Get out, my mind screams, in high pitch.
I close the laptop with the acceptance mail, bolt out of the apartment into the night that is dense with humidity, the overhanging clouds laced with downpour. Pacing the pavement, I try flagging down the auto-rickshaws passing by.
“All fine?” I hear a friendly voice near the entrance. I nod, shocked at how much my face gives away and try to make up with Varsh’s news-the first one to know. “She got through the School of Economics with a full scholarship.”
“That’s great. Then you must look on top of the world—not like this.” She points at my faded bottle green military shorts and wrinkled cotton shirt, my pale eyes swimming in self-pity. I brush it off adding more. “She might not be taking this up. Her sights are set on International affairs. She might go next year.” I tell her my plan instead of Varsh’s, feeling the guilt that is dangerously balancing itself on the tearing sensation of joy in my heart. I can’t deny it anymore. “That is the power of choice,” she gives a thumbs-up. I move on, before she strips down my pretense.
Get out and lose this loser—I hear it again.
It is close to 9 o’clock when I get into my ride. Face to the whipping wind, I tuck my emotions in each of the shadowed street corners, silhouetted tree tops so that I have nothing of it when I see Varsh.
As always the city bewilders me with its never-ending circles and junctions and ubiquitous parks at every corner. “We are near Forum Mall,” the driver pulls the woolen cap off his ears and gives me a heads-up in Kannada.
I direct him in broken Hindi until St John’s Hospital, after which he melts into the gathering traffic and turns left. I am lost until he touches the park Varsh and I have crossed so many times en route to her class. A few more weeks and she might be in the TUBE and I will have no reason to come to 8th Main Road.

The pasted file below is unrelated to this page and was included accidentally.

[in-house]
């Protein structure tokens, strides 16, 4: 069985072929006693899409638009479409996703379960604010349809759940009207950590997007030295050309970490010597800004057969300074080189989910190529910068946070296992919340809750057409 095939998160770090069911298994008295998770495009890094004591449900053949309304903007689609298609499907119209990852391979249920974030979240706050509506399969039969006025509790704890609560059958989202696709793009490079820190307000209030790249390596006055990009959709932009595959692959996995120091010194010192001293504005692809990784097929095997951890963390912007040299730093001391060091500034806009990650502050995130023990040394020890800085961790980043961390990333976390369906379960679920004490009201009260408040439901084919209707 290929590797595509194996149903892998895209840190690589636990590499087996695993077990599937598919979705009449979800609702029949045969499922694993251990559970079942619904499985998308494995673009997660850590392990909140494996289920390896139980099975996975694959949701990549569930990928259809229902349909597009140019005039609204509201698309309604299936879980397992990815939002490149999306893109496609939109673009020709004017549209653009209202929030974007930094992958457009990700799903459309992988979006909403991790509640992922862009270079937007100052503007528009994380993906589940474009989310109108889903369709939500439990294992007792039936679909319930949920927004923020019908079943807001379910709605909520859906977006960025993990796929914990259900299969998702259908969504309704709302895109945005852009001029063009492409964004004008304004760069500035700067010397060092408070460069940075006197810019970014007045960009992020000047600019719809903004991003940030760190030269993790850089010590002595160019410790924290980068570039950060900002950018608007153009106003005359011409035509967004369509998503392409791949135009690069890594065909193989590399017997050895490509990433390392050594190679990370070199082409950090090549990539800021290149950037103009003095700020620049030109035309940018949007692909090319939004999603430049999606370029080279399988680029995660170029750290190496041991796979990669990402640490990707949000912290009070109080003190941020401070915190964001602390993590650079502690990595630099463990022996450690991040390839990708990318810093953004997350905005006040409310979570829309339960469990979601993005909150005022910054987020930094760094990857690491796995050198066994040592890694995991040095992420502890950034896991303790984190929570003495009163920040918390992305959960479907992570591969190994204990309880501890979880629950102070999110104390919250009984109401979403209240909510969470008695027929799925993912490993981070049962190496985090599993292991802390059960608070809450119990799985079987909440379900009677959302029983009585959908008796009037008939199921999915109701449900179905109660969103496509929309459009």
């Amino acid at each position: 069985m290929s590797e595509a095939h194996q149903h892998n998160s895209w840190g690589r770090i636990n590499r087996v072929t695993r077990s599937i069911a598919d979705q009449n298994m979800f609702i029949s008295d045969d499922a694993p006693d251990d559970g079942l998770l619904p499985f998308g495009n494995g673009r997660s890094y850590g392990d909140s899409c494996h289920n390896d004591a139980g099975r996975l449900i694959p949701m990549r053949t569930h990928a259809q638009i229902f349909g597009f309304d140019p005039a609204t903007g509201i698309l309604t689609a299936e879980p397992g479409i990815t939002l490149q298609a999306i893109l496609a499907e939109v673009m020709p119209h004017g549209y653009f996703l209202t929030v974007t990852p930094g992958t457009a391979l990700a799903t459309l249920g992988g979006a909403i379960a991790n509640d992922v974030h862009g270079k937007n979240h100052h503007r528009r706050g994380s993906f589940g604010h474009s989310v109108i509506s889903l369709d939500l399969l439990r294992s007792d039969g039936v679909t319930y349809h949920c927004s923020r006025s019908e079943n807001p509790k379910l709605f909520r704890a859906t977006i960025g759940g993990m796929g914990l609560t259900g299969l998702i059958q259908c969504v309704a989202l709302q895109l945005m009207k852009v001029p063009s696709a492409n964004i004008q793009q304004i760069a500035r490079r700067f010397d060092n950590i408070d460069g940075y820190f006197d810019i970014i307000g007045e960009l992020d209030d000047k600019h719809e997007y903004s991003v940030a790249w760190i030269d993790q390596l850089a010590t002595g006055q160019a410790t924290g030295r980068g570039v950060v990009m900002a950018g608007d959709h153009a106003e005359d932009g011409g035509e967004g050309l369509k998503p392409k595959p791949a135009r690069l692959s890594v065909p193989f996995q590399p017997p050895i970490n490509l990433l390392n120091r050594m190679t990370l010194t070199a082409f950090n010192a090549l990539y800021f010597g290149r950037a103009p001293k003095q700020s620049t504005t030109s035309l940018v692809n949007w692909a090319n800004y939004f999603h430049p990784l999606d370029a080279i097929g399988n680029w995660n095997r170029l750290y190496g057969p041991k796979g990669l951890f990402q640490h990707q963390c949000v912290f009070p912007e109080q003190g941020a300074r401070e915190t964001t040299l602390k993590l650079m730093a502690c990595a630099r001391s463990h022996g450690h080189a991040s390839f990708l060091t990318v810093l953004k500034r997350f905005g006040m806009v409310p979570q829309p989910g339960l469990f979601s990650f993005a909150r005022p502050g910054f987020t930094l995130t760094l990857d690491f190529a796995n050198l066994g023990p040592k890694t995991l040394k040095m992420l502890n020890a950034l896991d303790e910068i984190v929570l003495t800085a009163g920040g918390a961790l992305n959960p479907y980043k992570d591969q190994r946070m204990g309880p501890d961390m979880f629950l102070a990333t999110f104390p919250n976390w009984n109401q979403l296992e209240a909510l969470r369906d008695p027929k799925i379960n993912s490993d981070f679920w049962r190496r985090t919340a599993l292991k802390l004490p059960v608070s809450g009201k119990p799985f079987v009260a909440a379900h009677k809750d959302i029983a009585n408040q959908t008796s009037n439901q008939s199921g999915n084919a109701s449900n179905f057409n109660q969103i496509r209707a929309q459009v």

I spot her walking out of class- slim in the Bharatnatyam saree. I wave and she crosses the road and comes to me- my first born.
“You got through.” I break the news before she sees it herself.
“Yay!” her joy erupting, she claps, hugs me and gets busy informing her world.
“You happy?” she asks me. I nod, plant a kiss on her sweaty forehead as the auto trundles back through the pot-holed roads.
“You hear from anyone?” She asks me sweetly, her dad who has been out of work for the last three years, putting me right on the bubbling center of my anguish, the black hole that has almost swallowed me. In addition to a negative for her query, how can I tell that her accomplishment is making me more insecure, that it would be better if she lands her goals after I get a job? Won’t I have to be on my feet to see her take a wing?
Since young, stories have been part of Vijayalakshmi Sridhar’s world—both telling and listening to. She believes that human relationships and their dynamics are the most interesting things to write about. Ms. Sridhar is keen to explore her journey as a fiction writer in many interesting genres and formats.
Photo by Matteo Fusco.